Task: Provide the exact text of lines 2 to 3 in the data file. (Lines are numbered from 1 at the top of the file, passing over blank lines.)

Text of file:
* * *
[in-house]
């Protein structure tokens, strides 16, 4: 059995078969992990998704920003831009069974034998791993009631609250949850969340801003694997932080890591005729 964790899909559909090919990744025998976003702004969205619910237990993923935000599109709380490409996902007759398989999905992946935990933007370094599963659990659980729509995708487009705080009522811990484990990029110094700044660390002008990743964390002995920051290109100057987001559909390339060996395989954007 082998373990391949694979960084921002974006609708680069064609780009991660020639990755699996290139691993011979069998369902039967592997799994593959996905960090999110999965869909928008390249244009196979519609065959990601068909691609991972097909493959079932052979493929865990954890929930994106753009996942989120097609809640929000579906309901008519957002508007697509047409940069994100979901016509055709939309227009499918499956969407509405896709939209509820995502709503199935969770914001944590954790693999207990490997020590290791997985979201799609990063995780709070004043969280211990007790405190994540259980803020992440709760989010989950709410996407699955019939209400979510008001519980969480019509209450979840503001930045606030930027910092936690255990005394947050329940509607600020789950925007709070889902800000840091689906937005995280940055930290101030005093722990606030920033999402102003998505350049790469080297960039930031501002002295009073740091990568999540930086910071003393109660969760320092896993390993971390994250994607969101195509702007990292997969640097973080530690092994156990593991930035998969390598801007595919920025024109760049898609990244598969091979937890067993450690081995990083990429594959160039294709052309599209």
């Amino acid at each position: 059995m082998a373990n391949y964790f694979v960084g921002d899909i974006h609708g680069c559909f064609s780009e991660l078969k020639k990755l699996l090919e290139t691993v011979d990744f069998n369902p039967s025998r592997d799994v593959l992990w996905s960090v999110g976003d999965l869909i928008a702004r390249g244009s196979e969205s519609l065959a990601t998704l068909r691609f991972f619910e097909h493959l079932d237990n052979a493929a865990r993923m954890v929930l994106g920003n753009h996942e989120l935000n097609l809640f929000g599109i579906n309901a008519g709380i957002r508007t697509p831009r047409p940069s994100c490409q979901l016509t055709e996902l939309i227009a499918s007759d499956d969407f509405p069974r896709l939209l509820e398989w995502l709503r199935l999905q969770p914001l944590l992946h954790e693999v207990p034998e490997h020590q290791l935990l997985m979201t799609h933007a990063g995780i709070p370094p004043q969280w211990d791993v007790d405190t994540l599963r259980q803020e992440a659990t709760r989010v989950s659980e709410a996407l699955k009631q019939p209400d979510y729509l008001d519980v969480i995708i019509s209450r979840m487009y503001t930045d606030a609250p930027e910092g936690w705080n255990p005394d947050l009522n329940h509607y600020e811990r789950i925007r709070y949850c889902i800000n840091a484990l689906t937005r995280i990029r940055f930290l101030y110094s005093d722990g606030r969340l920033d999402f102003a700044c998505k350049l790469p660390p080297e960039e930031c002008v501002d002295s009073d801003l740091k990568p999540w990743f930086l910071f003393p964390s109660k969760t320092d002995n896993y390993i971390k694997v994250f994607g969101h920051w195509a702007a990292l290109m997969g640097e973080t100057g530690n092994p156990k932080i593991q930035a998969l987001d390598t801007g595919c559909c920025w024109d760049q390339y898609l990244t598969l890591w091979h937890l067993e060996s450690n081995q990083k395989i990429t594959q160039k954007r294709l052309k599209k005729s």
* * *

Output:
């Protein structure tokens, strides 16, 4: 059995078969992990998704920003831009069974034998791993009631609250949850969340801003694997932080890591005729 964790899909559909090919990744025998976003702004969205619910237990993923935000599109709380490409996902007759398989999905992946935990933007370094599963659990659980729509995708487009705080009522811990484990990029110094700044660390002008990743964390002995920051290109100057987001559909390339060996395989954007 082998373990391949694979960084921002974006609708680069064609780009991660020639990755699996290139691993011979069998369902039967592997799994593959996905960090999110999965869909928008390249244009196979519609065959990601068909691609991972097909493959079932052979493929865990954890929930994106753009996942989120097609809640929000579906309901008519957002508007697509047409940069994100979901016509055709939309227009499918499956969407509405896709939209509820995502709503199935969770914001944590954790693999207990490997020590290791997985979201799609990063995780709070004043969280211990007790405190994540259980803020992440709760989010989950709410996407699955019939209400979510008001519980969480019509209450979840503001930045606030930027910092936690255990005394947050329940509607600020789950925007709070889902800000840091689906937005995280940055930290101030005093722990606030920033999402102003998505350049790469080297960039930031501002002295009073740091990568999540930086910071003393109660969760320092896993390993971390994250994607969101195509702007990292997969640097973080530690092994156990593991930035998969390598801007595919920025024109760049898609990244598969091979937890067993450690081995990083990429594959160039294709052309599209």
């Amino acid at each position: 059995m082998a373990n391949y964790f694979v960084g921002d899909i974006h609708g680069c559909f064609s780009e991660l078969k020639k990755l699996l090919e290139t691993v011979d990744f069998n369902p039967s025998r592997d799994v593959l992990w996905s960090v999110g976003d999965l869909i928008a702004r390249g244009s196979e969205s519609l065959a990601t998704l068909r691609f991972f619910e097909h493959l079932d237990n052979a493929a865990r993923m954890v929930l994106g920003n753009h996942e989120l935000n097609l809640f929000g599109i579906n309901a008519g709380i957002r508007t697509p831009r047409p940069s994100c490409q979901l016509t055709e996902l939309i227009a499918s007759d499956d969407f509405p069974r896709l939209l509820e398989w995502l709503r199935l999905q969770p914001l944590l992946h954790e693999v207990p034998e490997h020590q290791l935990l997985m979201t799609h933007a990063g995780i709070p370094p004043q969280w211990d791993v007790d405190t994540l599963r259980q803020e992440a659990t709760r989010v989950s659980e709410a996407l699955k009631q019939p209400d979510y729509l008001d519980v969480i995708i019509s209450r979840m487009y503001t930045d606030a609250p930027e910092g936690w705080n255990p005394d947050l009522n329940h509607y600020e811990r789950i925007r709070y949850c889902i800000n840091a484990l689906t937005r995280i990029r940055f930290l101030y110094s005093d722990g606030r969340l920033d999402f102003a700044c998505k350049l790469p660390p080297e960039e930031c002008v501002d002295s009073d801003l740091k990568p999540w990743f930086l910071f003393p964390s109660k969760t320092d002995n896993y390993i971390k694997v994250f994607g969101h920051w195509a702007a990292l290109m997969g640097e973080t100057g530690n092994p156990k932080i593991q930035a998969l987001d390598t801007g595919c559909c920025w024109d760049q390339y898609l990244t598969l890591w091979h937890l067993e060996s450690n081995q990083k395989i990429t594959q160039k954007r294709l052309k599209k005729s």